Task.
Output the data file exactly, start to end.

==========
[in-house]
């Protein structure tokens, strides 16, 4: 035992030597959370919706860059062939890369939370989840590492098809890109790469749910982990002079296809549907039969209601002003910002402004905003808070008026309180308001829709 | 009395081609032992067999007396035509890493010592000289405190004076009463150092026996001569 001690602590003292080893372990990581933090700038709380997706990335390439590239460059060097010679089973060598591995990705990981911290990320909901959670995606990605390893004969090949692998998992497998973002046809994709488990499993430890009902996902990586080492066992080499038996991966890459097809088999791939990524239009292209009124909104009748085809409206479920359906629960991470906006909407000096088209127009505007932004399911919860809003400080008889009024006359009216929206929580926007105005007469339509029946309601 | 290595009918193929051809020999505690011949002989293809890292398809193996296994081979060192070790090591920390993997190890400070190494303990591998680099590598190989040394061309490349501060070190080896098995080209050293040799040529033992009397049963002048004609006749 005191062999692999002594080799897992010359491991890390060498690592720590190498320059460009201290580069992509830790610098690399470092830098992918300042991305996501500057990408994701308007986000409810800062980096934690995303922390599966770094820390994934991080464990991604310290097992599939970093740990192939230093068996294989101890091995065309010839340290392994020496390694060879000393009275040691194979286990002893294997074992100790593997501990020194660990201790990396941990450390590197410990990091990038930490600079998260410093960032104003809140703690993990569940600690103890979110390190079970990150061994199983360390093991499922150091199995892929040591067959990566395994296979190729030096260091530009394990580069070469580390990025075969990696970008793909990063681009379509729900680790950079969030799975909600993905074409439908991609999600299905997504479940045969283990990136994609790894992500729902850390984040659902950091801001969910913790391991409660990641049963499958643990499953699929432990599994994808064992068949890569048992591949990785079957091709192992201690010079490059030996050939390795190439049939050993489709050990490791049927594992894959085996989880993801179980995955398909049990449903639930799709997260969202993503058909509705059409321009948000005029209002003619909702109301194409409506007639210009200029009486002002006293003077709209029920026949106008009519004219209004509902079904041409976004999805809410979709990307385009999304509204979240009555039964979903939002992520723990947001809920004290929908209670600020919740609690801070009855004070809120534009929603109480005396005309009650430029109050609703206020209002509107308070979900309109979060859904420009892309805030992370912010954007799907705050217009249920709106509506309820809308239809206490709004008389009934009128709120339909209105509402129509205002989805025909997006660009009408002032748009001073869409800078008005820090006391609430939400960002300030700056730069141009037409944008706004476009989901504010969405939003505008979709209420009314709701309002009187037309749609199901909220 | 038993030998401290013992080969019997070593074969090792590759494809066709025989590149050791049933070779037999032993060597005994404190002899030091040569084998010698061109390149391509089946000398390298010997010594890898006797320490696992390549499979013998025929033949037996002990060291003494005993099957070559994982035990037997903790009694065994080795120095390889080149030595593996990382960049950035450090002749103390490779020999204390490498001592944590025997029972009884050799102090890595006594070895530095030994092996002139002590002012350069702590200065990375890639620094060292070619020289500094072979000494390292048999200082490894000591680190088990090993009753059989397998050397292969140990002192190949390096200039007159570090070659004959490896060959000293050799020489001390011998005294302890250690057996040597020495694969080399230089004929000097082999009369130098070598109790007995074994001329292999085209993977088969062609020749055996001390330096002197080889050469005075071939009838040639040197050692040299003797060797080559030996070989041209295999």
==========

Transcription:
[in-house]
């Protein structure tokens, strides 16, 4: 035992030597959370919706860059062939890369939370989840590492098809890109790469749910982990002079296809549907039969209601002003910002402004905003808070008026309180308001829709 | 009395081609032992067999007396035509890493010592000289405190004076009463150092026996001569 001690602590003292080893372990990581933090700038709380997706990335390439590239460059060097010679089973060598591995990705990981911290990320909901959670995606990605390893004969090949692998998992497998973002046809994709488990499993430890009902996902990586080492066992080499038996991966890459097809088999791939990524239009292209009124909104009748085809409206479920359906629960991470906006909407000096088209127009505007932004399911919860809003400080008889009024006359009216929206929580926007105005007469339509029946309601 | 290595009918193929051809020999505690011949002989293809890292398809193996296994081979060192070790090591920390993997190890400070190494303990591998680099590598190989040394061309490349501060070190080896098995080209050293040799040529033992009397049963002048004609006749 005191062999692999002594080799897992010359491991890390060498690592720590190498320059460009201290580069992509830790610098690399470092830098992918300042991305996501500057990408994701308007986000409810800062980096934690995303922390599966770094820390994934991080464990991604310290097992599939970093740990192939230093068996294989101890091995065309010839340290392994020496390694060879000393009275040691194979286990002893294997074992100790593997501990020194660990201790990396941990450390590197410990990091990038930490600079998260410093960032104003809140703690993990569940600690103890979110390190079970990150061994199983360390093991499922150091199995892929040591067959990566395994296979190729030096260091530009394990580069070469580390990025075969990696970008793909990063681009379509729900680790950079969030799975909600993905074409439908991609999600299905997504479940045969283990990136994609790894992500729902850390984040659902950091801001969910913790391991409660990641049963499958643990499953699929432990599994994808064992068949890569048992591949990785079957091709192992201690010079490059030996050939390795190439049939050993489709050990490791049927594992894959085996989880993801179980995955398909049990449903639930799709997260969202993503058909509705059409321009948000005029209002003619909702109301194409409506007639210009200029009486002002006293003077709209029920026949106008009519004219209004509902079904041409976004999805809410979709990307385009999304509204979240009555039964979903939002992520723990947001809920004290929908209670600020919740609690801070009855004070809120534009929603109480005396005309009650430029109050609703206020209002509107308070979900309109979060859904420009892309805030992370912010954007799907705050217009249920709106509506309820809308239809206490709004008389009934009128709120339909209105509402129509205002989805025909997006660009009408002032748009001073869409800078008005820090006391609430939400960002300030700056730069141009037409944008706004476009989901504010969405939003505008979709209420009314709701309002009187037309749609199901909220 | 038993030998401290013992080969019997070593074969090792590759494809066709025989590149050791049933070779037999032993060597005994404190002899030091040569084998010698061109390149391509089946000398390298010997010594890898006797320490696992390549499979013998025929033949037996002990060291003494005993099957070559994982035990037997903790009694065994080795120095390889080149030595593996990382960049950035450090002749103390490779020999204390490498001592944590025997029972009884050799102090890595006594070895530095030994092996002139002590002012350069702590200065990375890639620094060292070619020289500094072979000494390292048999200082490894000591680190088990090993009753059989397998050397292969140990002192190949390096200039007159570090070659004959490896060959000293050799020489001390011998005294302890250690057996040597020495694969080399230089004929000097082999009369130098070598109790007995074994001329292999085209993977088969062609020749055996001390330096002197080889050469005075071939009838040639040197050692040299003797060797080559030996070989041209295999």